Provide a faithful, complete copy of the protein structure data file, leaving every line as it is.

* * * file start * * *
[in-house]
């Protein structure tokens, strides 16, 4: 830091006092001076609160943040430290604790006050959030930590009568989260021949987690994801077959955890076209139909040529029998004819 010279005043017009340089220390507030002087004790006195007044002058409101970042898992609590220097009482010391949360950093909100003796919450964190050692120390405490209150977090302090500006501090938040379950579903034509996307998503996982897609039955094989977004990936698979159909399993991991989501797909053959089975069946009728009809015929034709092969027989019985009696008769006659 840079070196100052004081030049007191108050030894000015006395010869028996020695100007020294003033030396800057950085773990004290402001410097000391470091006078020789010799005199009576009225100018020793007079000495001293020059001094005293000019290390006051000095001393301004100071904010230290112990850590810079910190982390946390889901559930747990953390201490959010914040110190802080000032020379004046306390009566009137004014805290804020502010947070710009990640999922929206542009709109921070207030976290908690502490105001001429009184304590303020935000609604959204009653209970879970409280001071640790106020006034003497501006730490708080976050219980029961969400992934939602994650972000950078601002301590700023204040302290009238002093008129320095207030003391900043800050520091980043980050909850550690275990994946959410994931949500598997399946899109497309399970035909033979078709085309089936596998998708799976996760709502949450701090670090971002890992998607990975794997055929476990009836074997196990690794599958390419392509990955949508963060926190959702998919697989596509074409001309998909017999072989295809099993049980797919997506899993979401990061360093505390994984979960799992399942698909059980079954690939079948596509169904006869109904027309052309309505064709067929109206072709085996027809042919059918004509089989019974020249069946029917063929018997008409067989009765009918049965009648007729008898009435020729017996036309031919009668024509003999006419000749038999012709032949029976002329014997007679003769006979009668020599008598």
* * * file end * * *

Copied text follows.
[in-house]
């Protein structure tokens, strides 16, 4: 830091006092001076609160943040430290604790006050959030930590009568989260021949987690994801077959955890076209139909040529029998004819 010279005043017009340089220390507030002087004790006195007044002058409101970042898992609590220097009482010391949360950093909100003796919450964190050692120390405490209150977090302090500006501090938040379950579903034509996307998503996982897609039955094989977004990936698979159909399993991991989501797909053959089975069946009728009809015929034709092969027989019985009696008769006659 840079070196100052004081030049007191108050030894000015006395010869028996020695100007020294003033030396800057950085773990004290402001410097000391470091006078020789010799005199009576009225100018020793007079000495001293020059001094005293000019290390006051000095001393301004100071904010230290112990850590810079910190982390946390889901559930747990953390201490959010914040110190802080000032020379004046306390009566009137004014805290804020502010947070710009990640999922929206542009709109921070207030976290908690502490105001001429009184304590303020935000609604959204009653209970879970409280001071640790106020006034003497501006730490708080976050219980029961969400992934939602994650972000950078601002301590700023204040302290009238002093008129320095207030003391900043800050520091980043980050909850550690275990994946959410994931949500598997399946899109497309399970035909033979078709085309089936596998998708799976996760709502949450701090670090971002890992998607990975794997055929476990009836074997196990690794599958390419392509990955949508963060926190959702998919697989596509074409001309998909017999072989295809099993049980797919997506899993979401990061360093505390994984979960799992399942698909059980079954690939079948596509169904006869109904027309052309309505064709067929109206072709085996027809042919059918004509089989019974020249069946029917063929018997008409067989009765009918049965009648007729008898009435020729017996036309031919009668024509003999006419000749038999012709032949029976002329014997007679003769006979009668020599008598």